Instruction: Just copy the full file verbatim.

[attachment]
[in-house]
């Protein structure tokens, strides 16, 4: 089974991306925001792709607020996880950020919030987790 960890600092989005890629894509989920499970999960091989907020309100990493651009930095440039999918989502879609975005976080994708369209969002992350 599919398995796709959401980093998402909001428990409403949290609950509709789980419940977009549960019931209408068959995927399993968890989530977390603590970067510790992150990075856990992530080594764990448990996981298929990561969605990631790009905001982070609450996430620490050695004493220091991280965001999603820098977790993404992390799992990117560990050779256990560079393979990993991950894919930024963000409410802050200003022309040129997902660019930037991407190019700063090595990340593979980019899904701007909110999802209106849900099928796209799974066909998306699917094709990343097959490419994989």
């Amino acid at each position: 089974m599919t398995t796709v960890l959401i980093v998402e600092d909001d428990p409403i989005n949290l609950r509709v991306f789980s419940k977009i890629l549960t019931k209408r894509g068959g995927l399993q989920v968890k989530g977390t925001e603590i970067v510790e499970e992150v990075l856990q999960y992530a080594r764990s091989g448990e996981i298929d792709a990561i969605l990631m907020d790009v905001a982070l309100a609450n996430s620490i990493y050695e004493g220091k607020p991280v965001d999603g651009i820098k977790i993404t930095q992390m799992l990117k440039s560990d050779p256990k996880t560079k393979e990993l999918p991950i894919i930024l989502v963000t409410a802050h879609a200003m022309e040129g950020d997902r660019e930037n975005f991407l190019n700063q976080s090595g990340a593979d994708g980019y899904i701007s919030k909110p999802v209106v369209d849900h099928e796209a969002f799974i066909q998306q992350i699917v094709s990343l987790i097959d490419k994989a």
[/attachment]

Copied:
[in-house]
């Protein structure tokens, strides 16, 4: 089974991306925001792709607020996880950020919030987790 960890600092989005890629894509989920499970999960091989907020309100990493651009930095440039999918989502879609975005976080994708369209969002992350 599919398995796709959401980093998402909001428990409403949290609950509709789980419940977009549960019931209408068959995927399993968890989530977390603590970067510790992150990075856990992530080594764990448990996981298929990561969605990631790009905001982070609450996430620490050695004493220091991280965001999603820098977790993404992390799992990117560990050779256990560079393979990993991950894919930024963000409410802050200003022309040129997902660019930037991407190019700063090595990340593979980019899904701007909110999802209106849900099928796209799974066909998306699917094709990343097959490419994989």
């Amino acid at each position: 089974m599919t398995t796709v960890l959401i980093v998402e600092d909001d428990p409403i989005n949290l609950r509709v991306f789980s419940k977009i890629l549960t019931k209408r894509g068959g995927l399993q989920v968890k989530g977390t925001e603590i970067v510790e499970e992150v990075l856990q999960y992530a080594r764990s091989g448990e996981i298929d792709a990561i969605l990631m907020d790009v905001a982070l309100a609450n996430s620490i990493y050695e004493g220091k607020p991280v965001d999603g651009i820098k977790i993404t930095q992390m799992l990117k440039s560990d050779p256990k996880t560079k393979e990993l999918p991950i894919i930024l989502v963000t409410a802050h879609a200003m022309e040129g950020d997902r660019e930037n975005f991407l190019n700063q976080s090595g990340a593979d994708g980019y899904i701007s919030k909110p999802v209106v369209d849900h099928e796209a969002f799974i066909q998306q992350i699917v094709s990343l987790i097959d490419k994989a």